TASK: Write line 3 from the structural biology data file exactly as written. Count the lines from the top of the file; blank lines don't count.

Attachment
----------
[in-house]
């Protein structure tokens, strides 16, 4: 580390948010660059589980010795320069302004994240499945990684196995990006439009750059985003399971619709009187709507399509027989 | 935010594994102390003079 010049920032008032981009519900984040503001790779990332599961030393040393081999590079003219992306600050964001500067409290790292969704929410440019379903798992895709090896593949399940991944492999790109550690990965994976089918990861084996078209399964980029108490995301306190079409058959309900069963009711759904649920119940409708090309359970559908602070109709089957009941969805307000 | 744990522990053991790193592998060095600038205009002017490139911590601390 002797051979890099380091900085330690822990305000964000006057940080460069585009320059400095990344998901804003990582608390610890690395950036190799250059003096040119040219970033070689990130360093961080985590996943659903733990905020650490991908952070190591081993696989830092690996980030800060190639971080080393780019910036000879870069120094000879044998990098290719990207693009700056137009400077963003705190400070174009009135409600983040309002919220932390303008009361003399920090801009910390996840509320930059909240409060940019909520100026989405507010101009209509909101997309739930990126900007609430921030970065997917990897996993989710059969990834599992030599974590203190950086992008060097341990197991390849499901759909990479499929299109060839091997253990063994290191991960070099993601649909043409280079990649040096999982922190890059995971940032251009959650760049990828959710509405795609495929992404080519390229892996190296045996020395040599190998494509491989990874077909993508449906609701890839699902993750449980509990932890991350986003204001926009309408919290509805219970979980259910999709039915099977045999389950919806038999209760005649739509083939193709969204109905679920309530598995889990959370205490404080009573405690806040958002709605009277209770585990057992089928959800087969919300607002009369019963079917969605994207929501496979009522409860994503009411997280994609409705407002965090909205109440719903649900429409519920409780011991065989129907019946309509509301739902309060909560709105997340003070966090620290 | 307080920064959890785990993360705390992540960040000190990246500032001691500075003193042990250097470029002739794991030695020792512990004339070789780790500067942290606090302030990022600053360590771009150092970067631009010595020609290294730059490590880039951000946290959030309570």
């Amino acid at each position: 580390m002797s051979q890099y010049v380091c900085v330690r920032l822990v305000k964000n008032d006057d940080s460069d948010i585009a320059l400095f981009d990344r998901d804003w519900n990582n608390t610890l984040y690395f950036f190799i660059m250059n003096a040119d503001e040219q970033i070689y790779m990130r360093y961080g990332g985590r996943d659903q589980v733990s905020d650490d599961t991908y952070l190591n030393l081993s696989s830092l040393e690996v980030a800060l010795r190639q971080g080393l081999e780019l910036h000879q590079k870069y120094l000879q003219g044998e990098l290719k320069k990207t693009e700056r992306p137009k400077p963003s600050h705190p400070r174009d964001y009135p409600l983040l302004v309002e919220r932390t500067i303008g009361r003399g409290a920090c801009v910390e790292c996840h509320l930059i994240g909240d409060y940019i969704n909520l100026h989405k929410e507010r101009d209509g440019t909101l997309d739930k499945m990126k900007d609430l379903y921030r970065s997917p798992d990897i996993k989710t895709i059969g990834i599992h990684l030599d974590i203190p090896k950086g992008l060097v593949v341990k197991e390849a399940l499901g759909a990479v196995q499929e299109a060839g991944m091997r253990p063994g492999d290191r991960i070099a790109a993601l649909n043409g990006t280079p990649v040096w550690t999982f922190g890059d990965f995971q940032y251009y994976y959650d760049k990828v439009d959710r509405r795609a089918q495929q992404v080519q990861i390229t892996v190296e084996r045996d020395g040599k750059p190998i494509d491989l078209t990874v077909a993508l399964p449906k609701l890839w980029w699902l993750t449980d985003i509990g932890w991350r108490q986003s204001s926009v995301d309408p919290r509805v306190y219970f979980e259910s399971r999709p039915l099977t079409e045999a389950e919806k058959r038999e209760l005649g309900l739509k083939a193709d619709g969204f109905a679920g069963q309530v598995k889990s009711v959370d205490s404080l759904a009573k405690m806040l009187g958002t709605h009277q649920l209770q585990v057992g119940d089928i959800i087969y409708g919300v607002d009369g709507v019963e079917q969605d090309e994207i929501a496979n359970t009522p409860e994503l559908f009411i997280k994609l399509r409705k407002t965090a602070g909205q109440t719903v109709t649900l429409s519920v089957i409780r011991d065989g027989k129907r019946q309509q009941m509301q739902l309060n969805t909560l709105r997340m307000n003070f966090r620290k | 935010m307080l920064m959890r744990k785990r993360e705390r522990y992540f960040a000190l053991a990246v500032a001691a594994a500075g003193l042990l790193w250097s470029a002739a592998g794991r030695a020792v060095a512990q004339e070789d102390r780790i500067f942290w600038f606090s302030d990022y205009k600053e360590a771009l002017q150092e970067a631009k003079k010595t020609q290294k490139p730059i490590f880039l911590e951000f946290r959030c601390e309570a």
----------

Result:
């Amino acid at each position: 580390m002797s051979q890099y010049v380091c900085v330690r920032l822990v305000k964000n008032d006057d940080s460069d948010i585009a320059l400095f981009d990344r998901d804003w519900n990582n608390t610890l984040y690395f950036f190799i660059m250059n003096a040119d503001e040219q970033i070689y790779m990130r360093y961080g990332g985590r996943d659903q589980v733990s905020d650490d599961t991908y952070l190591n030393l081993s696989s830092l040393e690996v980030a800060l010795r190639q971080g080393l081999e780019l910036h000879q590079k870069y120094l000879q003219g044998e990098l290719k320069k990207t693009e700056r992306p137009k400077p963003s600050h705190p400070r174009d964001y009135p409600l983040l302004v309002e919220r932390t500067i303008g009361r003399g409290a920090c801009v910390e790292c996840h509320l930059i994240g909240d409060y940019i969704n909520l100026h989405k929410e507010r101009d209509g440019t909101l997309d739930k499945m990126k900007d609430l379903y921030r970065s997917p798992d990897i996993k989710t895709i059969g990834i599992h990684l030599d974590i203190p090896k950086g992008l060097v593949v341990k197991e390849a399940l499901g759909a990479v196995q499929e299109a060839g991944m091997r253990p063994g492999d290191r991960i070099a790109a993601l649909n043409g990006t280079p990649v040096w550690t999982f922190g890059d990965f995971q940032y251009y994976y959650d760049k990828v439009d959710r509405r795609a089918q495929q992404v080519q990861i390229t892996v190296e084996r045996d020395g040599k750059p190998i494509d491989l078209t990874v077909a993508l399964p449906k609701l890839w980029w699902l993750t449980d985003i509990g932890w991350r108490q986003s204001s926009v995301d309408p919290r509805v306190y219970f979980e259910s399971r999709p039915l099977t079409e045999a389950e919806k058959r038999e209760l005649g309900l739509k083939a193709d619709g969204f109905a679920g069963q309530v598995k889990s009711v959370d205490s404080l759904a009573k405690m806040l009187g958002t709605h009277q649920l209770q585990v057992g119940d089928i959800i087969y409708g919300v607002d009369g709507v019963e079917q969605d090309e994207i929501a496979n359970t009522p409860e994503l559908f009411i997280k994609l399509r409705k407002t965090a602070g909205q109440t719903v109709t649900l429409s519920v089957i409780r011991d065989g027989k129907r019946q309509q009941m509301q739902l309060n969805t909560l709105r997340m307000n003070f966090r620290k | 935010m307080l920064m959890r744990k785990r993360e705390r522990y992540f960040a000190l053991a990246v500032a001691a594994a500075g003193l042990l790193w250097s470029a002739a592998g794991r030695a020792v060095a512990q004339e070789d102390r780790i500067f942290w600038f606090s302030d990022y205009k600053e360590a771009l002017q150092e970067a631009k003079k010595t020609q290294k490139p730059i490590f880039l911590e951000f946290r959030c601390e309570a």